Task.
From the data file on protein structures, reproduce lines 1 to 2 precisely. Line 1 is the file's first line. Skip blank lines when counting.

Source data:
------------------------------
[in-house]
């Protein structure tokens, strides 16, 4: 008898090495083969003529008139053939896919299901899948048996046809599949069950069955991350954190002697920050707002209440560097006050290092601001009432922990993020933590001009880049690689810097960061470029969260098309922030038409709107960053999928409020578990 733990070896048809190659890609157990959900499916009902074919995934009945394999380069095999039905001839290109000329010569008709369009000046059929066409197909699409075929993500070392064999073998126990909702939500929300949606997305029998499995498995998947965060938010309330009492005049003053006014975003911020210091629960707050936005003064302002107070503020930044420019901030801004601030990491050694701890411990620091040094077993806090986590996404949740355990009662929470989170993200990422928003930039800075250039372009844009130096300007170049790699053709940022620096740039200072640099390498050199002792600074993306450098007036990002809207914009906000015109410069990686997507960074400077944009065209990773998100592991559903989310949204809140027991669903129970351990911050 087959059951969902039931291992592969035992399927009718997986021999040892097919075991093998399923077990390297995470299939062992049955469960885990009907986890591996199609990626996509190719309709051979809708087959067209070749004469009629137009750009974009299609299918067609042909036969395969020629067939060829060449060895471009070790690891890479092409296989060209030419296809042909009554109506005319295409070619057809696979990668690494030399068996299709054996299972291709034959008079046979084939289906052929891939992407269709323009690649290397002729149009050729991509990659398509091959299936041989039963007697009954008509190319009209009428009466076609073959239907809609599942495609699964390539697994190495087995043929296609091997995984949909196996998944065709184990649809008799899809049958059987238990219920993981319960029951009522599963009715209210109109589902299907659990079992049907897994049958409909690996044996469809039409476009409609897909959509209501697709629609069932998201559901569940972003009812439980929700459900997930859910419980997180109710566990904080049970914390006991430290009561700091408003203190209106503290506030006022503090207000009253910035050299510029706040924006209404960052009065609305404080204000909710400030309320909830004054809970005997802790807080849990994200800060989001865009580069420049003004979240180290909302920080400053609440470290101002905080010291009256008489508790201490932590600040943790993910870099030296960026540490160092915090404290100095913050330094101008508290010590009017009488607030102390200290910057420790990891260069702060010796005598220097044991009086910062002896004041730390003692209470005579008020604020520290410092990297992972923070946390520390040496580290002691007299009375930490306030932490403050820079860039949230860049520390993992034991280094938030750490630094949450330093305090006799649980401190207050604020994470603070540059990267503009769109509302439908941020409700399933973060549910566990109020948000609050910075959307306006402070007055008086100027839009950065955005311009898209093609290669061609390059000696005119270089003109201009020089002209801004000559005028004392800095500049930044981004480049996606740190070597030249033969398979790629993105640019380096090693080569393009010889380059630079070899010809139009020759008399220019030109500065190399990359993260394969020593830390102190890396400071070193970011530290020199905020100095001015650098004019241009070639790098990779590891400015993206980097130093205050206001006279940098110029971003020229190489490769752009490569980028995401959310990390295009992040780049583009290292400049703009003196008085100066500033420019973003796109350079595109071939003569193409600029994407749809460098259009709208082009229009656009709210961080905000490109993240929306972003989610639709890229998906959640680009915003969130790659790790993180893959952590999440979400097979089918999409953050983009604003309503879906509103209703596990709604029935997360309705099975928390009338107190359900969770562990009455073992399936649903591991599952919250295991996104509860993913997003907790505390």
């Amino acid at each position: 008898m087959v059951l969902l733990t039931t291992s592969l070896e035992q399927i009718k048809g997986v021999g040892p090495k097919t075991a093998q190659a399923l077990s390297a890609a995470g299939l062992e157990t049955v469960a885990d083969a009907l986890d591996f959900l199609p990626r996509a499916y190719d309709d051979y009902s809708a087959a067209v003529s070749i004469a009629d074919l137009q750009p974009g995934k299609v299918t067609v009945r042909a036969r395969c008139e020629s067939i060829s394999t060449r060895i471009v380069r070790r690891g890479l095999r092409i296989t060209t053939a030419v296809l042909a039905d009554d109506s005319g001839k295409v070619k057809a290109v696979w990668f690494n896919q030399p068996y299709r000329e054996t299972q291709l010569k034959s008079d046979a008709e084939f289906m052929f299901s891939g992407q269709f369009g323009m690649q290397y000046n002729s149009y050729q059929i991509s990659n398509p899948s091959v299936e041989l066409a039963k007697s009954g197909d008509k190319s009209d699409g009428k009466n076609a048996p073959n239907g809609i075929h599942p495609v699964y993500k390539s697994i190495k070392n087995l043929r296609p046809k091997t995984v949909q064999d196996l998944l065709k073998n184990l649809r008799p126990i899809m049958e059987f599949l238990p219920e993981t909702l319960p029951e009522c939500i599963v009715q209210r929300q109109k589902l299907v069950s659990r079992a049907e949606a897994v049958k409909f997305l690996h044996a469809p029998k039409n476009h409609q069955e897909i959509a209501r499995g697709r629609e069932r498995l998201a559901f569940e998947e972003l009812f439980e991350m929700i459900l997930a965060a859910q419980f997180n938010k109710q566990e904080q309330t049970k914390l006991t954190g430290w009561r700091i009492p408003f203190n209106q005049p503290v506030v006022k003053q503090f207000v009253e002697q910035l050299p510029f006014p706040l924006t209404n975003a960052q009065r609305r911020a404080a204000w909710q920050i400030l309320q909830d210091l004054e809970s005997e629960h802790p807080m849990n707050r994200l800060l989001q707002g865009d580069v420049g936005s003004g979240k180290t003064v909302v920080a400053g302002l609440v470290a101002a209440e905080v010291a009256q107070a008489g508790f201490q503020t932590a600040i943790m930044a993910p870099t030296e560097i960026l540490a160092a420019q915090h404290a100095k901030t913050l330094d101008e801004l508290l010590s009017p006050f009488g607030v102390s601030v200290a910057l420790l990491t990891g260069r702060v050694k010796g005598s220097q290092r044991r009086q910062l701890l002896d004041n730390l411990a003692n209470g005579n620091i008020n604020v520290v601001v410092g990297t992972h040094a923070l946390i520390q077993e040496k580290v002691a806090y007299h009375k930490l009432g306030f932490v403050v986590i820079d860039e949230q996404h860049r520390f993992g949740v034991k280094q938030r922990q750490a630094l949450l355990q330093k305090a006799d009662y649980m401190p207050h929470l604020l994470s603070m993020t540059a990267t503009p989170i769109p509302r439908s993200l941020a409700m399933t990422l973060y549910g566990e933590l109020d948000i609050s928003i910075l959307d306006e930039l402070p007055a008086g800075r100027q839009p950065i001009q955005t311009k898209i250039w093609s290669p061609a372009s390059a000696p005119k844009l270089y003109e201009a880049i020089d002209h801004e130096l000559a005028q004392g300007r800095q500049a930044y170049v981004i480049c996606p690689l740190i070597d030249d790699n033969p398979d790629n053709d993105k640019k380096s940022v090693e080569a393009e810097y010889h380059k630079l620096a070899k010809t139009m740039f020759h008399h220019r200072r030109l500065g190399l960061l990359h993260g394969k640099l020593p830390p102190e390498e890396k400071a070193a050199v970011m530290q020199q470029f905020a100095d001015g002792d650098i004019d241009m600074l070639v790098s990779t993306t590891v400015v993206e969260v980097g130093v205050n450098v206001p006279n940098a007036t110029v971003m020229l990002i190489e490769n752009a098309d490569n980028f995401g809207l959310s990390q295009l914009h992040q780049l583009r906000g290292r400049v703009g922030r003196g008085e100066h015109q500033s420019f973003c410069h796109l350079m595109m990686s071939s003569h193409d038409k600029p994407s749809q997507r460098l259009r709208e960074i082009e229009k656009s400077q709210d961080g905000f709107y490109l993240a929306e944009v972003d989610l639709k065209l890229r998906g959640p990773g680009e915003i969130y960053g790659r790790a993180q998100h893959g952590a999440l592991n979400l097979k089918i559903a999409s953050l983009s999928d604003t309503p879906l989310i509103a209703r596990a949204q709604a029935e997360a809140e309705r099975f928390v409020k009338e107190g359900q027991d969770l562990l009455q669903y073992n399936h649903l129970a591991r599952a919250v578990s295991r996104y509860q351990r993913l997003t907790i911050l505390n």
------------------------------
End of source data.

[in-house]
């Protein structure tokens, strides 16, 4: 008898090495083969003529008139053939896919299901899948048996046809599949069950069955991350954190002697920050707002209440560097006050290092601001009432922990993020933590001009880049690689810097960061470029969260098309922030038409709107960053999928409020578990 733990070896048809190659890609157990959900499916009902074919995934009945394999380069095999039905001839290109000329010569008709369009000046059929066409197909699409075929993500070392064999073998126990909702939500929300949606997305029998499995498995998947965060938010309330009492005049003053006014975003911020210091629960707050936005003064302002107070503020930044420019901030801004601030990491050694701890411990620091040094077993806090986590996404949740355990009662929470989170993200990422928003930039800075250039372009844009130096300007170049790699053709940022620096740039200072640099390498050199002792600074993306450098007036990002809207914009906000015109410069990686997507960074400077944009065209990773998100592991559903989310949204809140027991669903129970351990911050 087959059951969902039931291992592969035992399927009718997986021999040892097919075991093998399923077990390297995470299939062992049955469960885990009907986890591996199609990626996509190719309709051979809708087959067209070749004469009629137009750009974009299609299918067609042909036969395969020629067939060829060449060895471009070790690891890479092409296989060209030419296809042909009554109506005319295409070619057809696979990668690494030399068996299709054996299972291709034959008079046979084939289906052929891939992407269709323009690649290397002729149009050729991509990659398509091959299936041989039963007697009954008509190319009209009428009466076609073959239907809609599942495609699964390539697994190495087995043929296609091997995984949909196996998944065709184990649809008799899809049958059987238990219920993981319960029951009522599963009715209210109109589902299907659990079992049907897994049958409909690996044996469809039409476009409609897909959509209501697709629609069932998201559901569940972003009812439980929700459900997930859910419980997180109710566990904080049970914390006991430290009561700091408003203190209106503290506030006022503090207000009253910035050299510029706040924006209404960052009065609305404080204000909710400030309320909830004054809970005997802790807080849990994200800060989001865009580069420049003004979240180290909302920080400053609440470290101002905080010291009256008489508790201490932590600040943790993910870099030296960026540490160092915090404290100095913050330094101008508290010590009017009488607030102390200290910057420790990891260069702060010796005598220097044991009086910062002896004041730390003692209470005579008020604020520290410092990297992972923070946390520390040496580290002691007299009375930490306030932490403050820079860039949230860049520390993992034991280094938030750490630094949450330093305090006799649980401190207050604020994470603070540059990267503009769109509302439908941020409700399933973060549910566990109020948000609050910075959307306006402070007055008086100027839009950065955005311009898209093609290669061609390059000696005119270089003109201009020089002209801004000559005028004392800095500049930044981004480049996606740190070597030249033969398979790629993105640019380096090693080569393009010889380059630079070899010809139009020759008399220019030109500065190399990359993260394969020593830390102190890396400071070193970011530290020199905020100095001015650098004019241009070639790098990779590891400015993206980097130093205050206001006279940098110029971003020229190489490769752009490569980028995401959310990390295009992040780049583009290292400049703009003196008085100066500033420019973003796109350079595109071939003569193409600029994407749809460098259009709208082009229009656009709210961080905000490109993240929306972003989610639709890229998906959640680009915003969130790659790790993180893959952590999440979400097979089918999409953050983009604003309503879906509103209703596990709604029935997360309705099975928390009338107190359900969770562990009455073992399936649903591991599952919250295991996104509860993913997003907790505390």